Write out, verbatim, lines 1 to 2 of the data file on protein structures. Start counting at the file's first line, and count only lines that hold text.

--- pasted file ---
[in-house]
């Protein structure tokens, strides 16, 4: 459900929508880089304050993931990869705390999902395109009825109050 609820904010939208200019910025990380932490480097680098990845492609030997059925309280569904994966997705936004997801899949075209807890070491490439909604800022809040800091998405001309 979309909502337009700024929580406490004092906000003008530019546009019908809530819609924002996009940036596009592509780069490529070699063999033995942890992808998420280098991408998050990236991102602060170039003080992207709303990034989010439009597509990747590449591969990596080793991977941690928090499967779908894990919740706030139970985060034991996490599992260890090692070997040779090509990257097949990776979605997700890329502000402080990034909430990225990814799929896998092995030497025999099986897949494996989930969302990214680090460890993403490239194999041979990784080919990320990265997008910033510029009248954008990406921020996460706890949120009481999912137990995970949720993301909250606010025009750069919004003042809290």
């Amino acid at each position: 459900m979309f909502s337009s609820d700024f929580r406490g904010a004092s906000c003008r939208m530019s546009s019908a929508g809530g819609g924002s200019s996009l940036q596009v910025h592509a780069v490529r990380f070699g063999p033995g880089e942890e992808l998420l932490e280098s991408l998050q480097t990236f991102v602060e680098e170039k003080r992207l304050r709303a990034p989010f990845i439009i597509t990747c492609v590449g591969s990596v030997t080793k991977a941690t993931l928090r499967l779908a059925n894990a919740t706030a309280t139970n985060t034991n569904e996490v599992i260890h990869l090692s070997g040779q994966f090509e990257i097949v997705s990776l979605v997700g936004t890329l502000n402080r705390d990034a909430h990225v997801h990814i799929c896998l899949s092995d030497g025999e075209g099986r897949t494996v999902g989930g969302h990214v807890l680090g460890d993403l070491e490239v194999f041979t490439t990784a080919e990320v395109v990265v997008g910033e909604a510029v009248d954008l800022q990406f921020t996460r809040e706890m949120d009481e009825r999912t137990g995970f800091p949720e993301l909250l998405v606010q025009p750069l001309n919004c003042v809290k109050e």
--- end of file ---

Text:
[in-house]
């Protein structure tokens, strides 16, 4: 459900929508880089304050993931990869705390999902395109009825109050 609820904010939208200019910025990380932490480097680098990845492609030997059925309280569904994966997705936004997801899949075209807890070491490439909604800022809040800091998405001309 979309909502337009700024929580406490004092906000003008530019546009019908809530819609924002996009940036596009592509780069490529070699063999033995942890992808998420280098991408998050990236991102602060170039003080992207709303990034989010439009597509990747590449591969990596080793991977941690928090499967779908894990919740706030139970985060034991996490599992260890090692070997040779090509990257097949990776979605997700890329502000402080990034909430990225990814799929896998092995030497025999099986897949494996989930969302990214680090460890993403490239194999041979990784080919990320990265997008910033510029009248954008990406921020996460706890949120009481999912137990995970949720993301909250606010025009750069919004003042809290």